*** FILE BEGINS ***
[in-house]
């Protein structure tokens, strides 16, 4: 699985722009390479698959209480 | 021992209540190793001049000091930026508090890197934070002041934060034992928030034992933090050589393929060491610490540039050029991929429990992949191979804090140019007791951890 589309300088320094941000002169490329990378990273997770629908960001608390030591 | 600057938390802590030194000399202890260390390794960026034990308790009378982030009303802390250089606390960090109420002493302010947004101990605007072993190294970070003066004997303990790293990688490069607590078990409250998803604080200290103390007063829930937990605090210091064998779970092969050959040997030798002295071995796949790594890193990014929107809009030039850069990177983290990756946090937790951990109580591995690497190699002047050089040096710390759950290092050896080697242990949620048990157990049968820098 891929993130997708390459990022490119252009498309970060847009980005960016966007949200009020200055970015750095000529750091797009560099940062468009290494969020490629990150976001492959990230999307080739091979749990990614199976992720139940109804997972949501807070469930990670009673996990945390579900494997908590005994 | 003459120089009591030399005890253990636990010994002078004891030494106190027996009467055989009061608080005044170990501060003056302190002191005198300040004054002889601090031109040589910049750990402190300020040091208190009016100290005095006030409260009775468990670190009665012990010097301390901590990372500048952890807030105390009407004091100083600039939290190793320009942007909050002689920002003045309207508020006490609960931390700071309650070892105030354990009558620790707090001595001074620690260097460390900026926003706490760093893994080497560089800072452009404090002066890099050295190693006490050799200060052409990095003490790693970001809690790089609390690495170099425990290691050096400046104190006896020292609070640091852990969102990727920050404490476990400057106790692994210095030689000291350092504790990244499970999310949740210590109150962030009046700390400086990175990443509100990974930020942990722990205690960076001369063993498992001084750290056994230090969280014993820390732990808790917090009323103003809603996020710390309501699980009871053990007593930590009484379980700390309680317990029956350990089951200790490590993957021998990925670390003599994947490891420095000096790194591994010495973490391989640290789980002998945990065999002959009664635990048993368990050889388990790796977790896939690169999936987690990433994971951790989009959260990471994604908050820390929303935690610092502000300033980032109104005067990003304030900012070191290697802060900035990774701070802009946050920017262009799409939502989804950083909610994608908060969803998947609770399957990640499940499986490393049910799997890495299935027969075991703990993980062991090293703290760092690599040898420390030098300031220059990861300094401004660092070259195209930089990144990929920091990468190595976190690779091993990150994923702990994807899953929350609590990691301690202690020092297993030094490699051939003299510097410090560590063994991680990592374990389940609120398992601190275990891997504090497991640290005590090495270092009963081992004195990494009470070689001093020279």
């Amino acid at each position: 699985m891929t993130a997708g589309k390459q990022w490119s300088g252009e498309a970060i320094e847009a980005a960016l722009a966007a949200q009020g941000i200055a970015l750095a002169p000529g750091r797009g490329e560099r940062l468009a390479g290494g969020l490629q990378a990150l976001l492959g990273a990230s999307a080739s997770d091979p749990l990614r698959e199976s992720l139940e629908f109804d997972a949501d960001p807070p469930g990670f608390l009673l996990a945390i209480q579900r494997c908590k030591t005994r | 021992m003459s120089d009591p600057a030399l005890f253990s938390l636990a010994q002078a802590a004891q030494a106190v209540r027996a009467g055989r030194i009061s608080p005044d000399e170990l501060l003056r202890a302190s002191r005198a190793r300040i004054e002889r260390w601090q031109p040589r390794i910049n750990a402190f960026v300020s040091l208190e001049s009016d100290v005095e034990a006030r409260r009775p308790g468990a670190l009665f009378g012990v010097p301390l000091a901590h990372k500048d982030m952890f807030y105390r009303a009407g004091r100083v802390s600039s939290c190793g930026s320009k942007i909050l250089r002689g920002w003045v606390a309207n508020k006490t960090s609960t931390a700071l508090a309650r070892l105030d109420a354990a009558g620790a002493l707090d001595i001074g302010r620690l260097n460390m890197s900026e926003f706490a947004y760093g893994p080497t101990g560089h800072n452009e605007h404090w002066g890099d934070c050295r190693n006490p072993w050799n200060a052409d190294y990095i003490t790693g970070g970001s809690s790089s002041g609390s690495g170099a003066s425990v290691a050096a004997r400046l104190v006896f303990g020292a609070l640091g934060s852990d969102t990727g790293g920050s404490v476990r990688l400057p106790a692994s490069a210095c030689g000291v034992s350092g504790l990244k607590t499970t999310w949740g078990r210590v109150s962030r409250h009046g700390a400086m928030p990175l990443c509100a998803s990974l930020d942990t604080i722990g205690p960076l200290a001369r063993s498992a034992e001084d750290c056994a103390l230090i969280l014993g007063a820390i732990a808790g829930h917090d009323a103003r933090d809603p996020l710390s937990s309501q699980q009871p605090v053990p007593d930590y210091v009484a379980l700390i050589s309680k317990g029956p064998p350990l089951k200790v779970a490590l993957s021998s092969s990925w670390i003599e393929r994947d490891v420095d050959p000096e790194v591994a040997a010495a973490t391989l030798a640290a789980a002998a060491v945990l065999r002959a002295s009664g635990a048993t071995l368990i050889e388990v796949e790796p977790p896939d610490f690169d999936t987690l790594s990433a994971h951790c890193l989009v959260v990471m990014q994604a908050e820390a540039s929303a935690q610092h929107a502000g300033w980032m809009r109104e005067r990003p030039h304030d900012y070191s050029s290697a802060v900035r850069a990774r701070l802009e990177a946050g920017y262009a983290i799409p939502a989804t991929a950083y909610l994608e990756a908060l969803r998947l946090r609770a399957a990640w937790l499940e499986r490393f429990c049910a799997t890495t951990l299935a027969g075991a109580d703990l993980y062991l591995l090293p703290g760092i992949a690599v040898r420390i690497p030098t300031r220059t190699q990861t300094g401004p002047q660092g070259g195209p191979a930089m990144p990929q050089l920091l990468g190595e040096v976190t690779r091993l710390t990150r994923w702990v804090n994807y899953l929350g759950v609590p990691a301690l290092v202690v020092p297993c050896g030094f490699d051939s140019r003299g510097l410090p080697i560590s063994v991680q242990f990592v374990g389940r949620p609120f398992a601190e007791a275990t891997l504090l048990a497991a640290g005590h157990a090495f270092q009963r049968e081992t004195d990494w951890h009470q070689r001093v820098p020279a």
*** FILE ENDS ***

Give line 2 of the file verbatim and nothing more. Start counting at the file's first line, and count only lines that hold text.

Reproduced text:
């Protein structure tokens, strides 16, 4: 699985722009390479698959209480 | 021992209540190793001049000091930026508090890197934070002041934060034992928030034992933090050589393929060491610490540039050029991929429990992949191979804090140019007791951890 589309300088320094941000002169490329990378990273997770629908960001608390030591 | 600057938390802590030194000399202890260390390794960026034990308790009378982030009303802390250089606390960090109420002493302010947004101990605007072993190294970070003066004997303990790293990688490069607590078990409250998803604080200290103390007063829930937990605090210091064998779970092969050959040997030798002295071995796949790594890193990014929107809009030039850069990177983290990756946090937790951990109580591995690497190699002047050089040096710390759950290092050896080697242990949620048990157990049968820098 891929993130997708390459990022490119252009498309970060847009980005960016966007949200009020200055970015750095000529750091797009560099940062468009290494969020490629990150976001492959990230999307080739091979749990990614199976992720139940109804997972949501807070469930990670009673996990945390579900494997908590005994 | 003459120089009591030399005890253990636990010994002078004891030494106190027996009467055989009061608080005044170990501060003056302190002191005198300040004054002889601090031109040589910049750990402190300020040091208190009016100290005095006030409260009775468990670190009665012990010097301390901590990372500048952890807030105390009407004091100083600039939290190793320009942007909050002689920002003045309207508020006490609960931390700071309650070892105030354990009558620790707090001595001074620690260097460390900026926003706490760093893994080497560089800072452009404090002066890099050295190693006490050799200060052409990095003490790693970001809690790089609390690495170099425990290691050096400046104190006896020292609070640091852990969102990727920050404490476990400057106790692994210095030689000291350092504790990244499970999310949740210590109150962030009046700390400086990175990443509100990974930020942990722990205690960076001369063993498992001084750290056994230090969280014993820390732990808790917090009323103003809603996020710390309501699980009871053990007593930590009484379980700390309680317990029956350990089951200790490590993957021998990925670390003599994947490891420095000096790194591994010495973490391989640290789980002998945990065999002959009664635990048993368990050889388990790796977790896939690169999936987690990433994971951790989009959260990471994604908050820390929303935690610092502000300033980032109104005067990003304030900012070191290697802060900035990774701070802009946050920017262009799409939502989804950083909610994608908060969803998947609770399957990640499940499986490393049910799997890495299935027969075991703990993980062991090293703290760092690599040898420390030098300031220059990861300094401004660092070259195209930089990144990929920091990468190595976190690779091993990150994923702990994807899953929350609590990691301690202690020092297993030094490699051939003299510097410090560590063994991680990592374990389940609120398992601190275990891997504090497991640290005590090495270092009963081992004195990494009470070689001093020279």